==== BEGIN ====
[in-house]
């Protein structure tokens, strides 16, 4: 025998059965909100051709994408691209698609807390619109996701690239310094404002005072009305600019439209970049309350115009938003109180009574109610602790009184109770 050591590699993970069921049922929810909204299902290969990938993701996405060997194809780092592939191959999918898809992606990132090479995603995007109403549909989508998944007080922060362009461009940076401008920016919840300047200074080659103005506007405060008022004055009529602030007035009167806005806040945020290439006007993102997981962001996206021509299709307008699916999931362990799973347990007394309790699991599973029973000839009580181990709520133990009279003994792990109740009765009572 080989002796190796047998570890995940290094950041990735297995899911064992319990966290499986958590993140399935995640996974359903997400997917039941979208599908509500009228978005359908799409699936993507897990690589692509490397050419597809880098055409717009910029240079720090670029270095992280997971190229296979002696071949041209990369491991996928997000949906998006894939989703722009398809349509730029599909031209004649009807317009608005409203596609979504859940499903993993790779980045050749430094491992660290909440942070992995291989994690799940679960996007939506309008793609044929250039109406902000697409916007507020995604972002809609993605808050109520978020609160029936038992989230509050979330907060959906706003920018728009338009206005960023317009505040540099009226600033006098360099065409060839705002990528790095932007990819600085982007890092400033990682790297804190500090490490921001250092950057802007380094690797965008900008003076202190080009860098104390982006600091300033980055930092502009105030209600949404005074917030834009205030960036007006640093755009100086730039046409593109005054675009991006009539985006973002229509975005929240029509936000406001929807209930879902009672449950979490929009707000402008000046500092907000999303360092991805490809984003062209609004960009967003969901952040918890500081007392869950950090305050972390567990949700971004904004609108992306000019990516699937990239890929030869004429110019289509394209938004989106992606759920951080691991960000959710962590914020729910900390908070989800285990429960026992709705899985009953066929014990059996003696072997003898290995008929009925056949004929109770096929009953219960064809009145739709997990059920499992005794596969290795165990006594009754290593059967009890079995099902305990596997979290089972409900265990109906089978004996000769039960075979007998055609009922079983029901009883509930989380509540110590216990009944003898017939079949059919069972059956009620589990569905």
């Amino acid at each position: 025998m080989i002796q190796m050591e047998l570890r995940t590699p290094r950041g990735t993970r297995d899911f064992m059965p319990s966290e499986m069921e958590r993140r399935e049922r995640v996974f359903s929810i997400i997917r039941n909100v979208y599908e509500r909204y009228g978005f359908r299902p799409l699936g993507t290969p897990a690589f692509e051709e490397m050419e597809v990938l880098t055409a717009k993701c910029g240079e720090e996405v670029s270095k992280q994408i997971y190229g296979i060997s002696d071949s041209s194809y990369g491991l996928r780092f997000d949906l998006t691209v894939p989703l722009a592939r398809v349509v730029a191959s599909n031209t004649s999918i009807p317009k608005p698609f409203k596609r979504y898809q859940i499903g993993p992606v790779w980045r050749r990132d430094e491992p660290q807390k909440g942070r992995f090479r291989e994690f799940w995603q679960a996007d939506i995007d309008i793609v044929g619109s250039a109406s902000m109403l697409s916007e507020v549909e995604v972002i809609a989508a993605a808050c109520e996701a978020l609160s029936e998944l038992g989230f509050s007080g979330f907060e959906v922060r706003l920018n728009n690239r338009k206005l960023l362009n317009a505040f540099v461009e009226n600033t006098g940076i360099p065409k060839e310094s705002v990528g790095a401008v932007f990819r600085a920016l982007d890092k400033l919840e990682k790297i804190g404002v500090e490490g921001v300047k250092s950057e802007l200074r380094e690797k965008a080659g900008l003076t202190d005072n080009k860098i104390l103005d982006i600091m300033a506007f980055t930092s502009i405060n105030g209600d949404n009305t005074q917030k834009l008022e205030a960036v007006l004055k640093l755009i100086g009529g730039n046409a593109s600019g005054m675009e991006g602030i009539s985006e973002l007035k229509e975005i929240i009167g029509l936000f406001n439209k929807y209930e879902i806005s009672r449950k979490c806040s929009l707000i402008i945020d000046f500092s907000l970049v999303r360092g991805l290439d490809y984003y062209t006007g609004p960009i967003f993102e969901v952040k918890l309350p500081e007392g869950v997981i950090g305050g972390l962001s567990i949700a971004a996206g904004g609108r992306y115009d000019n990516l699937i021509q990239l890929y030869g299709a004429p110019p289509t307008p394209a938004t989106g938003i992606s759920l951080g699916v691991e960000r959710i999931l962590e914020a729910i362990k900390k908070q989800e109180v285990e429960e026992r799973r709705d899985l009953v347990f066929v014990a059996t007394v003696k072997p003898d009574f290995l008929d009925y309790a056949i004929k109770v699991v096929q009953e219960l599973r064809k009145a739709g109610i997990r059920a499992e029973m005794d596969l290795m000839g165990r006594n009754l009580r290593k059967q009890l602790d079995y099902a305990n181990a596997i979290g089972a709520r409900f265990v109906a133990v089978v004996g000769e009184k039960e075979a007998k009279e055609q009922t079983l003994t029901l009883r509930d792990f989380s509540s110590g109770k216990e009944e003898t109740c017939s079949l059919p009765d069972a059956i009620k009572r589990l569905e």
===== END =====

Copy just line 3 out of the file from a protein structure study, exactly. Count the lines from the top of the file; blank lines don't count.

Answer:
């Amino acid at each position: 025998m080989i002796q190796m050591e047998l570890r995940t590699p290094r950041g990735t993970r297995d899911f064992m059965p319990s966290e499986m069921e958590r993140r399935e049922r995640v996974f359903s929810i997400i997917r039941n909100v979208y599908e509500r909204y009228g978005f359908r299902p799409l699936g993507t290969p897990a690589f692509e051709e490397m050419e597809v990938l880098t055409a717009k993701c910029g240079e720090e996405v670029s270095k992280q994408i997971y190229g296979i060997s002696d071949s041209s194809y990369g491991l996928r780092f997000d949906l998006t691209v894939p989703l722009a592939r398809v349509v730029a191959s599909n031209t004649s999918i009807p317009k608005p698609f409203k596609r979504y898809q859940i499903g993993p992606v790779w980045r050749r990132d430094e491992p660290q807390k909440g942070r992995f090479r291989e994690f799940w995603q679960a996007d939506i995007d309008i793609v044929g619109s250039a109406s902000m109403l697409s916007e507020v549909e995604v972002i809609a989508a993605a808050c109520e996701a978020l609160s029936e998944l038992g989230f509050s007080g979330f907060e959906v922060r706003l920018n728009n690239r338009k206005l960023l362009n317009a505040f540099v461009e009226n600033t006098g940076i360099p065409k060839e310094s705002v990528g790095a401008v932007f990819r600085a920016l982007d890092k400033l919840e990682k790297i804190g404002v500090e490490g921001v300047k250092s950057e802007l200074r380094e690797k965008a080659g900008l003076t202190d005072n080009k860098i104390l103005d982006i600091m300033a506007f980055t930092s502009i405060n105030g209600d949404n009305t005074q917030k834009l008022e205030a960036v007006l004055k640093l755009i100086g009529g730039n046409a593109s600019g005054m675009e991006g602030i009539s985006e973002l007035k229509e975005i929240i009167g029509l936000f406001n439209k929807y209930e879902i806005s009672r449950k979490c806040s929009l707000i402008i945020d000046f500092s907000l970049v999303r360092g991805l290439d490809y984003y062209t006007g609004p960009i967003f993102e969901v952040k918890l309350p500081e007392g869950v997981i950090g305050g972390l962001s567990i949700a971004a996206g904004g609108r992306y115009d000019n990516l699937i021509q990239l890929y030869g299709a004429p110019p289509t307008p394209a938004t989106g938003i992606s759920l951080g699916v691991e960000r959710i999931l962590e914020a729910i362990k900390k908070q989800e109180v285990e429960e026992r799973r709705d899985l009953v347990f066929v014990a059996t007394v003696k072997p003898d009574f290995l008929d009925y309790a056949i004929k109770v699991v096929q009953e219960l599973r064809k009145a739709g109610i997990r059920a499992e029973m005794d596969l290795m000839g165990r006594n009754l009580r290593k059967q009890l602790d079995y099902a305990n181990a596997i979290g089972a709520r409900f265990v109906a133990v089978v004996g000769e009184k039960e075979a007998k009279e055609q009922t079983l003994t029901l009883r509930d792990f989380s509540s110590g109770k216990e009944e003898t109740c017939s079949l059919p009765d069972a059956i009620k009572r589990l569905e």